Indigenous language program launching in Dauphin
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This article was published 09/08/2018 (1634 days ago), so information in it may no longer be current.
A new community group is launching an Indigenous language program in Dauphin next month in hopes of connecting elders with people eager to keep their ancestral languages alive.
The Camperville-based Prairies to Woodlands Indigenous Language Revitalization Circle will host an orientation workshop for the Master-Apprentice Language Learning Program at the Dauphin Friendship Centre on Sept. 15 and 16.
The group was recently given a $94,000 grant from Canadian Heritage’s Aboriginal Language Initiative to run a pilot project, which will involve three free workshops.
The project is open to the public and all Indigenous languages, but a particular emphasis has been placed on Michif, the language of the Métis people.
“If we don’t transmit the knowledge of the language and culture now to a younger person … we’ll lose it,” said Heather Souter, the group’s secretary-treasurer and project co-ordinator. “It won’t be there for us to transmit.”
Originally developed in California, the one-on-one program pairs a student, or apprentice, with an elder speaker of an Indigenous language.
The local group is run by co-chairs Verna DeMontigny of Brandon and Gail Welburn of Dauphin, both of whom speak Michif.
While the program may have started south of the border, the loss of native speakers is being felt in Indigenous communities around the world, including Canada.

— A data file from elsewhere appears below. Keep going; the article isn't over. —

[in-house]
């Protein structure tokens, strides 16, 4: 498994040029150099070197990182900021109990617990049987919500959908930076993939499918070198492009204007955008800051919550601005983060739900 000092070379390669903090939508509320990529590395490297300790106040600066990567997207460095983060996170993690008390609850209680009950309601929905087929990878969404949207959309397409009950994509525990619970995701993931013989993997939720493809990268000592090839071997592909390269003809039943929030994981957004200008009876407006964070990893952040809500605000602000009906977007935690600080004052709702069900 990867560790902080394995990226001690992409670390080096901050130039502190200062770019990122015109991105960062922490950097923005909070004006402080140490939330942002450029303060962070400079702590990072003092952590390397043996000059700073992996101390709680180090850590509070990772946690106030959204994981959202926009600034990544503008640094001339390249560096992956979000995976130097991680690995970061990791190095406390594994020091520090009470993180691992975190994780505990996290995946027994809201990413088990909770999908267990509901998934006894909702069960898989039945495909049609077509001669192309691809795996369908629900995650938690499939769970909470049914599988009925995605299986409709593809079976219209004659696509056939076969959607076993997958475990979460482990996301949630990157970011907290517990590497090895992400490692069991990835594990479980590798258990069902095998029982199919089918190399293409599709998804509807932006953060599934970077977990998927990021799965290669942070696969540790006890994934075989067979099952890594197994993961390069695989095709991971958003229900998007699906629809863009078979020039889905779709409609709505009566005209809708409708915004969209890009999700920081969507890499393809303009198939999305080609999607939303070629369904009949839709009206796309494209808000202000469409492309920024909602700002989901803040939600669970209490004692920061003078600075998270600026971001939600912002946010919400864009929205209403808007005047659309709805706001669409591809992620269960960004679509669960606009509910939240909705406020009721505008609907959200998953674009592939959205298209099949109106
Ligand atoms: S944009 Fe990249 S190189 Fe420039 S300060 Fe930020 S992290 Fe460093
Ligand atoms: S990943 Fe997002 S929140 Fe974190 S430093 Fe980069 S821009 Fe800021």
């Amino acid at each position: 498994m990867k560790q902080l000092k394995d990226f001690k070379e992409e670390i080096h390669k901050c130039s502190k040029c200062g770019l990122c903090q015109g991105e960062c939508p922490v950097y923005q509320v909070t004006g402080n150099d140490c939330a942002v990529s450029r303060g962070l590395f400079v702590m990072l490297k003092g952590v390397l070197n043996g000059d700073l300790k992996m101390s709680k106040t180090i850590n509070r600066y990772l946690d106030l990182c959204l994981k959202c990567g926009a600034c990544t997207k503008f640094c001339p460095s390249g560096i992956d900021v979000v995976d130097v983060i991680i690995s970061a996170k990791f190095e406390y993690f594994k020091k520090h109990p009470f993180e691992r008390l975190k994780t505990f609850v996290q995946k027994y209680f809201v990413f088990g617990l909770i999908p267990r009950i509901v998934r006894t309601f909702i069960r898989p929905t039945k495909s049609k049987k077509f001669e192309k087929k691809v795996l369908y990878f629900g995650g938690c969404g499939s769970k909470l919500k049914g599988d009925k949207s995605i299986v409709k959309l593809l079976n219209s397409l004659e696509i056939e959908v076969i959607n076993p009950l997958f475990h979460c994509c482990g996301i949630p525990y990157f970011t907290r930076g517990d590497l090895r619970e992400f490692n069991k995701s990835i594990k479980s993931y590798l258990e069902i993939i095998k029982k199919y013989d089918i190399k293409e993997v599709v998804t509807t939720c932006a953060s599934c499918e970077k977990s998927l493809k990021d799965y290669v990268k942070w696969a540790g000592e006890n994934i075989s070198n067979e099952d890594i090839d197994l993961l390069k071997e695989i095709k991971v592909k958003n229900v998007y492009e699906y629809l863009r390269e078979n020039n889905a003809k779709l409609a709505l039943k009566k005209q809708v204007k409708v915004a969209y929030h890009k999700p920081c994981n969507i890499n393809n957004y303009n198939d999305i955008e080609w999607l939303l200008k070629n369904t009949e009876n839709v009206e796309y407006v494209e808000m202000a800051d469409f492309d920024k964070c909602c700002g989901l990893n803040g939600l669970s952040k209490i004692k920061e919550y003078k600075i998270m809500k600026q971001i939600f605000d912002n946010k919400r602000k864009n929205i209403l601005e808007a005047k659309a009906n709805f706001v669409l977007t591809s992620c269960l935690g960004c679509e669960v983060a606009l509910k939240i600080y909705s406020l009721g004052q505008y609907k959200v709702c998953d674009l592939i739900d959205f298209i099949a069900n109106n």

Of the more than 70 Indigenous languages that are spoken in Canada, Michif has some of the lowest numbers of fluent speakers.
Federal census data from 2016 shows that 1,170 people reported speaking Michif well enough to have a conversation, most of whom were in Saskatchewan and Manitoba.
The census noted that language shapes the way people think about and interact with the world.
Past events, including the residential school system which prohibited generations of Aboriginal children from speaking their mother tongues, have significantly harmed the vitality of these languages.
Souter herself did not grow up speaking Michif, but reconnected with the language in her early 40s and has been honing her skills during recent years through conversations with her aunt, Michif advocate Grace Zoldy.
Today, Souter holds a master’s in Indigenous language revitalization from the University of Victoria.
“The biggest thing is that languages really provide us with a different lens into the world and they hold a lot of the way we understand the world, our spirituality, our ways of knowing, and also ways of relating socially and to the land,” Souter said.
“It’s contained in our language and it’s not that it can’t be done somewhat in English, but the words are different and we categorize things differently in English than we do in Michif.
“And so when you speak an Indigenous language, you start to think in a different way and you see the world in a different way.”
Once the workshops get underway, the hope is to have six mentors for six apprentices.
The next couple of workshops are all expected to take place in Dauphin in November and next March, but Souter said they may expand into other areas.
For more information or to apply, contact Prairies to Woodlands Indigenous Language Revitalization Circle at email@example.com or 204-647-0081.
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